Just in case you were wondering how Iranian Supreme Leader Ayatollah Ali Khamenei really feels about the nuclear deal for which he has been “noticeably unwilling to claim the credit” (to cite Reuters’ Bozorgmehr Sharafedin Nouri), you may finally have an answer: according to Khamenei’s most recent statement, the agreement is but “a way to infiltrate our country,” a “hollow fantasy” which Iran will, naturally, “confront” with “full power.”
In comments published on Khamenei’s official website Monday, the powerful cleric – Iran’s highest authority – revealed that he intended for the nuclear deal to stay “purely nuclear,” in the words of an Iran expert cited this week by The New York Post, without opening Iran up to outside influences: “We won’t allow American political, economic or cultural influence in Iran.”
What’s really behind this latest evocation of “the spectre of US imperialism” in the region? Are we finally getting a glimpse of Khamenei’s true views? Most analysts this week thought otherwise. On Reuters, Nouri cited Iran’s former culture minister saying Khamenei’s response was “calculated,” making sure not to throw his full weight in with the deal’s supporters, who could face a backlash in Iran if it falls through.
In The Wall Street Journal, meanwhile former Evin prisoner Haleh Esfandiari concurred, writing that though Khamenei has “the last word” on nuclear matters, he wants to retain the support of hardliners and moderates alike – to “satisfy internal clamor” while answering the Iranian public’s hope for a deal putting an end not only to sanctions, but to “the country’s standoff with the West.”
However, Esfandiari also cited an editorial published Saturday in conservative Iranian newspaper Kayhan, in which Hossein Shariatmadari – a figure known for his close ties to Khamenei – revealed the leader was “not in any way satisfied with the text.” Shariatmadari insisted that Khamenei “will not permit” the deal’s implementation, even if the Parliament in Tehran approves it. Nevertheless, Esfandiari’s interpretation was less decisive than Shariatmadari’s, concluding that although the deal would violate several of the “red lines” put forth by Khamenei throughout the negotiations, it was “highly unlikely that Iran would ultimately reject the agreement.”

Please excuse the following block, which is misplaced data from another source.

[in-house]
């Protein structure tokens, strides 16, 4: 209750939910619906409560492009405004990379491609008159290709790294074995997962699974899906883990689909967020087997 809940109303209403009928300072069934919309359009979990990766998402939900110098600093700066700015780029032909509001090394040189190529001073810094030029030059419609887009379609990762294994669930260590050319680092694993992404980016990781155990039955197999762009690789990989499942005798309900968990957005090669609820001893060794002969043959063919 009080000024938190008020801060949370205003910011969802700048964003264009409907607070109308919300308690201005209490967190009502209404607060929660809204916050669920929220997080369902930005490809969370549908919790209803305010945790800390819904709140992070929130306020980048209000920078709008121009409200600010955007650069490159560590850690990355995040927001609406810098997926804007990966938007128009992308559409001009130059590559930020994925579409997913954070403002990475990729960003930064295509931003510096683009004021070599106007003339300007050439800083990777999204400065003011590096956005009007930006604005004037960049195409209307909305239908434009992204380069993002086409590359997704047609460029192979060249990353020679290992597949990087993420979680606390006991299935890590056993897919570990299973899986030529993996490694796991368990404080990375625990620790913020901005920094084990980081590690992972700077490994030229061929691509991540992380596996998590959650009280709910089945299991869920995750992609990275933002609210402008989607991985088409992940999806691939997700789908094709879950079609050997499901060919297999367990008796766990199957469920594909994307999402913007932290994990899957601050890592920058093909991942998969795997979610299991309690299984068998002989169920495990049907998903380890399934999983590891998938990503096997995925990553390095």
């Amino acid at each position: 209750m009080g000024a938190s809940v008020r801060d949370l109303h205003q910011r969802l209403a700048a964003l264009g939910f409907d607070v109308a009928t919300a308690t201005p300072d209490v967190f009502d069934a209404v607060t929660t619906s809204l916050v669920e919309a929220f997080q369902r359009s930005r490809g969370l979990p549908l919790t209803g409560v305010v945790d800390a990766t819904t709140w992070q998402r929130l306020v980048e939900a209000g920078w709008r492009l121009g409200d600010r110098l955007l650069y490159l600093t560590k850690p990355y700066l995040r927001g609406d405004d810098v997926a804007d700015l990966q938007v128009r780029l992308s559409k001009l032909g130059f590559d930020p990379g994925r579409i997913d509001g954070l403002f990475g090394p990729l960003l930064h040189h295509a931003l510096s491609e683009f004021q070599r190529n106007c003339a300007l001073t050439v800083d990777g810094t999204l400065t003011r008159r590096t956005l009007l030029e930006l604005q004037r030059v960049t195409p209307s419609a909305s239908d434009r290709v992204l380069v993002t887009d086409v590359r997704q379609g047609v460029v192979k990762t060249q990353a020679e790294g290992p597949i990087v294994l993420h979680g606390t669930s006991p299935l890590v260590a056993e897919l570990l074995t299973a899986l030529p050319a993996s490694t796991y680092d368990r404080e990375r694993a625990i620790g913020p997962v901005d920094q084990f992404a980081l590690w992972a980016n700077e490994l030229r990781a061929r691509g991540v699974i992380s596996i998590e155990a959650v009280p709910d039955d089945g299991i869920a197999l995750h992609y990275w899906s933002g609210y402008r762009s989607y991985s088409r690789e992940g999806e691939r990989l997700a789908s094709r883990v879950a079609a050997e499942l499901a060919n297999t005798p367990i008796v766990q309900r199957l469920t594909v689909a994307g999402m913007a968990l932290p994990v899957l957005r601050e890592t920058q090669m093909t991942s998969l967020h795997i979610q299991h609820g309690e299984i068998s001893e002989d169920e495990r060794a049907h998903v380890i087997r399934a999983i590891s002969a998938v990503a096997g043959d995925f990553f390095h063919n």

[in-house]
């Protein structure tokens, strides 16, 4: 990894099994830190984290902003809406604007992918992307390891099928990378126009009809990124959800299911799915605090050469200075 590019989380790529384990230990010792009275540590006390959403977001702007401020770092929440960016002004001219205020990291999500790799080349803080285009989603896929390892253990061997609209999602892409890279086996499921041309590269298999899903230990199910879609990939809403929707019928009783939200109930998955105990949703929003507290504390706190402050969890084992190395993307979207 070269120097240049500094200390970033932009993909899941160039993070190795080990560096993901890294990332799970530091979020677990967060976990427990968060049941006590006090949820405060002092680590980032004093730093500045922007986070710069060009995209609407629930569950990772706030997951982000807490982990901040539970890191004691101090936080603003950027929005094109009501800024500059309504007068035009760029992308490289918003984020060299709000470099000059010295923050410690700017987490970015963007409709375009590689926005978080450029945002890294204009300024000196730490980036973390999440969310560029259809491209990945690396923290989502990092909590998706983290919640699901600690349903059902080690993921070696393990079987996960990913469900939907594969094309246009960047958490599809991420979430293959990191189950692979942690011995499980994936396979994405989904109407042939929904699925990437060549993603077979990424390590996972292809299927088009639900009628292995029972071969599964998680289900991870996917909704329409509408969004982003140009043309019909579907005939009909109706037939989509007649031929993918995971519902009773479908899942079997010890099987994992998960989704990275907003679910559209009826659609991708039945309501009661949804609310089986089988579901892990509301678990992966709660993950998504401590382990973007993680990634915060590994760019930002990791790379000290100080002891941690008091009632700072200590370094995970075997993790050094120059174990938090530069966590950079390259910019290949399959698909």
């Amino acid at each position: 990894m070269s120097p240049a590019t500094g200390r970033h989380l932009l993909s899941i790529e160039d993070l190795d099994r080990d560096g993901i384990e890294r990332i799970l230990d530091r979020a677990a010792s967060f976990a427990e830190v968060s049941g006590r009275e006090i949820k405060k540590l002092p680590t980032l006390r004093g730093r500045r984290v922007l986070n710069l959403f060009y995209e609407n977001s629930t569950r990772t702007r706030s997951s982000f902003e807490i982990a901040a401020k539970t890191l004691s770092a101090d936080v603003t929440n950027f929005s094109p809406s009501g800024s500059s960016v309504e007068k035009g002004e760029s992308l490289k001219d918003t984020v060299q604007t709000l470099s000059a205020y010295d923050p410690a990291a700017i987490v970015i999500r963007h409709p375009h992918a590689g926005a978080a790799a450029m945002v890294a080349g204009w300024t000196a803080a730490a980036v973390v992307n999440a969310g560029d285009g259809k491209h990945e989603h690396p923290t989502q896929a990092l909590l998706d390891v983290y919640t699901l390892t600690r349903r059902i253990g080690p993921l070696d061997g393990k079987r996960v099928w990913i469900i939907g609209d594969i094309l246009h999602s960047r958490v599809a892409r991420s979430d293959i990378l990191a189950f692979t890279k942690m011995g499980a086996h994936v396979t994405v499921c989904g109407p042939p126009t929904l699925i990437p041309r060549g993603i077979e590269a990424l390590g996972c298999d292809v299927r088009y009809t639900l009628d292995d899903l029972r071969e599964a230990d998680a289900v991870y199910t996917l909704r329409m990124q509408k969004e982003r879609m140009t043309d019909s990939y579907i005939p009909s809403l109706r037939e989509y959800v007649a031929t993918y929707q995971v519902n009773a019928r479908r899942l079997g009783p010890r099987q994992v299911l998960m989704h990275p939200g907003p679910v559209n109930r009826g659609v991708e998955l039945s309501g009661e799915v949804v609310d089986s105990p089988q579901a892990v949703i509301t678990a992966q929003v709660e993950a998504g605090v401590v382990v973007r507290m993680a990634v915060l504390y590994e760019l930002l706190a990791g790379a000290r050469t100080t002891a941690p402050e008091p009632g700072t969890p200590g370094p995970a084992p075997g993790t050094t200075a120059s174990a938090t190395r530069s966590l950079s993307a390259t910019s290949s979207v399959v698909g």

Over at The Washington Post, Ishaan Tharoor reached similar conclusions, echoing Esfandiari’s suggestion that although “a majority of ordinary Iranians want the deal to go through,” Khamanei still “wants to preserve his hard-liner bona fides” – via “mixed messages,” which Tharoor predicted we would continue to see a lot of in the coming weeks.
The bottom line? Most commentators thought Khamenei’s misgivings were meant to mirror the enduring uncertainty and indecision over the deal in the West. Some warned it could be a reflection of real disapproval. In any case, he leaves all options open.